Human ovarian cancer cell lines HEY, HEY A8, A2780, SKOV3 and SKOV3 ip1[43] were purchased from ATCC. A2780/CDDP and an immortalized normal human ovarian epithelial cell line (T29) were maintained in the laboratory of cancer Institute, Fudan University Shanghai Cancer Center. HEY A8, A2780/CDDP and SKOV3 ip1 derived from HEY, A2780 and SKOV3, respectively, are resistant to cisplatin or paclitaxel [44, 45]. Cells were routinely cultured with RPMI 1640 supplemented with 10% fetal bovine serum (FBS), antibiotics (100U/mL penicillin and 100μg/mL streptomycin) in a humidified incubator at 37°C and 5% CO2. Both RPMI 1640 medium and fetal bovine serum (FBS) were purchased from Thermo Scientific.

MTT cytotoxicity assay

The in vitro cytotoxicity of PHPO, cisplatin and paclitaxel was determined by standard procedure of MTT (Sigma-Aldrich) assay [46]. Briefly, cells were seeded in 96-well plates at a density of 5000 cells/well. After overnight incubation, they were treated with a range of different concentrations of PHPO, cisplatin or paclitaxel and incubated at 37°C for 48 h. Then, the medium was replaced with 180μL of fresh medium along with 20μL of MTT solution (MTT dissolved in PBS at 5mg/mL) in each well and incubated at 37°C for 4 h. Finally, the MTT - containing medium was discarded and 150μL of DMSO per well was added to dissolve the newly formed formazan crystals. Absorbance of each well was determined by a microplate reader (Synergy H4, BioTek) at a 490nm wavelength. Growth inhibition rates were calculated with the following equation: Inhibition ratio = (ODDMSO - ODdrug)/ (ODDMSO - ODblank) × 100%. Following this, the IC50s of the three drugs in six human ovarian cancer cell lines were utilized to perform synergistic effect assay. Specifically, the six human ovarian cancer cell lines were treated with DMSO (diluent), PHPO, cisplatin, paclitaxel, PHPO+ cisplatin, PHPO + paclitaxel or cisplatin + paclitaxel for 6 h, 12 h, 24 h, 48 h separately. And the subsequent procedures were described as above.

In vivo tumor growth assay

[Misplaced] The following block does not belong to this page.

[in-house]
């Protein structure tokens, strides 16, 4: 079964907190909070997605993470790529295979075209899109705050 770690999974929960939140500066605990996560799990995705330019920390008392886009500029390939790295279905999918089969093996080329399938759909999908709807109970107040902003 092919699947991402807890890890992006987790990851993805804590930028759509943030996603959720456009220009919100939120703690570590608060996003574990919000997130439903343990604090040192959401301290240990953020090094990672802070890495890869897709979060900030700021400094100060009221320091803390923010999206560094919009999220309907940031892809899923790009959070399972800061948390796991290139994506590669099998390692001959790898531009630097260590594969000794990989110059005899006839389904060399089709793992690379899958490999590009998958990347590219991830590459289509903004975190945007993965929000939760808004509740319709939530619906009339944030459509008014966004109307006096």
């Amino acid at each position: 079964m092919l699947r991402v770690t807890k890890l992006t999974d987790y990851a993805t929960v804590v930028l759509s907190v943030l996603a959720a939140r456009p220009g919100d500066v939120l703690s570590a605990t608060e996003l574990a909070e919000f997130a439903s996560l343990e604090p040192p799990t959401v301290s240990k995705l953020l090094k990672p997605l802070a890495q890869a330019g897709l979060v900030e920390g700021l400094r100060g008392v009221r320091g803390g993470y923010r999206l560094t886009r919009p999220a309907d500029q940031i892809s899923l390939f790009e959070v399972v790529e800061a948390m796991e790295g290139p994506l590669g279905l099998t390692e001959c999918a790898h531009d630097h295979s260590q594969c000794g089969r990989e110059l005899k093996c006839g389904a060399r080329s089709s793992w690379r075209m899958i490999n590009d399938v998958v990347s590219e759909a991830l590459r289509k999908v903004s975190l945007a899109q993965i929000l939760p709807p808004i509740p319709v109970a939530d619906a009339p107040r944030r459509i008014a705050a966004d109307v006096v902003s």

All animal studies were approved by Animal Care and Use Committee of Fudan University Shanghai Cancer Center. Female BALB/c nude mice (4-5 week-old) were purchased from Shanghai Slac Laboratory Animal Co. Ltd. and housed in a specific pathogen free facility. Mice were subcutaneously inoculated with 5 × 106 A2780 or HEY cells or intraperitoneally inoculated with 1 × 107A2780 or HEY cells. After tumors reached 100mm3 in average, mice with subcutaneous inoculation were randomly divided into four groups (n = 6 for A2780 cells, n = 8 for HEY cells) and were treated with vehicle control (0.1mL DMSO and olive oil), PHPO (25mg/kg, compound dissolved in 0.1mL DMSO and olive oil), cisplatin (5mg/kg) or PHPO (25mg/kg, compound dissolved in 0.1mL DMSO and olive oil) + cisplatin (5mg/kg) though intraperitoneal injection. Administration of vehicle or agents and measurement of tumor volumes as well as body weight of each mouse were done once every 4 days for 3 weeks. Tumor volumes were calculated by the following formula: V = L × W2 × 0.52, where V is the volume, L is the length, and W is the width. At the same time, mice with intraperitoneal inoculation were also randomly divided into four groups (n = 5 for A2780 cells, n = 3 for HEY cells) and were treated as same as subcutaneous inoculation groups. At the end of experiment, all mice were euthanized, and the tumor nodules were immediately removed and weighed. The animal studies were conducted with the approval of the Animal Ethics Committee of Fudan University.

Histopathology analysis